Futures at Football Outsiders: Texas A&M QB Johnny Manziel

Manziel epitomizes the strengths and weaknesses of a creative manager. See below. Photo by Matt Velazquez.
Manziel epitomizes the strengths and weaknesses of a creative manager. See below. Photo by Matt Velazquez.

Futures: Texas A&M QB Johnny Manziel

by Matt Waldman

Management Style and Quarterbacking

In last week’s Futures on Georgia quarterback Aaron Murray, I described quarterbacking styles within the context of task-oriented management and creative management. Be it a white-collar, blue-collar, or athletic career, these are two basic ends of the spectrum when talking about management styles.

Task-oriented managers love the routine and rhythm of a predictable, reliable process. As they acquire more experience, a high-functioning, task-oriented manager knows the boundaries of his processes so well that he’ll often appear far more spontaneous to a wide range of problems than he is.

Matt Ryan and Tom Brady are perfect examples of high-functioning, task-oriented quarterbacks. They know every detail of what’s supposed to be happening in their environment and control it so well that they can anticipate most things that defenses will attempt to wreck an offense’s performance. When their teammates are playing efficiently, they appear far more creative than they are because their level of preparation helps them develop processes to avoid the same major issues that confound less experienced passers.

I mentioned Peyton Manning and Drew Brees as task-oriented quarterbacks last week, but I’m having second thoughts. It’s not an exaggeration that Manning is a coach on the field. I’ve talked to a former Colts player who has played with three other teams and he affirms that Manning is unique in this regard. His intelligence and preparation might exceed every other quarterback who has ever played the game.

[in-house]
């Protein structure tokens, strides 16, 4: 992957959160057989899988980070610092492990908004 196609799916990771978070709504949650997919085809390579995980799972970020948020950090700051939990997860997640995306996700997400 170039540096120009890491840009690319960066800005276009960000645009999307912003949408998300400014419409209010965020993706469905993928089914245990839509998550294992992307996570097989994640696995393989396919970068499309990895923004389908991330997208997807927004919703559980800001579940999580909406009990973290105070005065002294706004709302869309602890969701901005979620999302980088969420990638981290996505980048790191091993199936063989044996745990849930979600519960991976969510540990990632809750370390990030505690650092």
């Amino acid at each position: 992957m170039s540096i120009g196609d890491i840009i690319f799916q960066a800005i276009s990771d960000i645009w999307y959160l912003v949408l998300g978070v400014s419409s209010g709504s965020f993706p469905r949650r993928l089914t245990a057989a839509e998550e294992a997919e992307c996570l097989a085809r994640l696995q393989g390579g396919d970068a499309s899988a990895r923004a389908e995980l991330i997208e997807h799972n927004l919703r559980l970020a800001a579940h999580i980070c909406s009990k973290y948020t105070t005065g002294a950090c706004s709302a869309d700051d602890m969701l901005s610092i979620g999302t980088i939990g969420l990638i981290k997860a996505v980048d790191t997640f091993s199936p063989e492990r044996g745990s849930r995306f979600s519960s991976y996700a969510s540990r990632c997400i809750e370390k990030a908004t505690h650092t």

This gives Manning a much wider box of operation than any quarterback in the game, regardless of style. His creativity comes in the strategic aspects of the game, but it’s rooted in having a fantastic memory and method of preparation. Last year ESPN ran a story about Manning contacting a former staffer with Tennessee to help him find tape of a play that he remembered was successful. Manning implemented it successfully as a red-zone call during the season.

If I had to make a final call, I’d stick with the task-oriented label for Manning. I’m not as certain about Brees.

I wonder if Brees is that rare individual who balances both worlds of task-oriented preparation and creative and intuitive problem solving when it’s time to perform. While the Saints quarterback is obsessive to the point that the smallest details of his workout routines don’t change –- to the point that teammates have to cut short what they’re doing to accommodate their quarterback — I’ve also seen Brees create when form and function go out the window and he does it as well as many of the quarterbacks on the far end of the creative spectrum.

I believe Russell Wilson is also one of those players. His task-oriented skills are strong. When he arrived in Madison, Wisconsin he learned the Badgers system -– a more task-oriented, rhythm based, West Coast offense –- in record time. His preparation was so strong that he not only earned the starting job without contest, he was also voted team captain.

But it was his play in North Carolina State’s offense for three years that impressed me the more than he did at Wisconsin. Wilson had to merge his understanding and execution of the offensive system’s process with his athleticism and creativity. He made off-balanced throws with anticipation and accuracy against blitzes that generally fluster most task-oriented passers. He could buy time, keep his head about him, and create productive results when the plays broke down beyond all sense of recognition.

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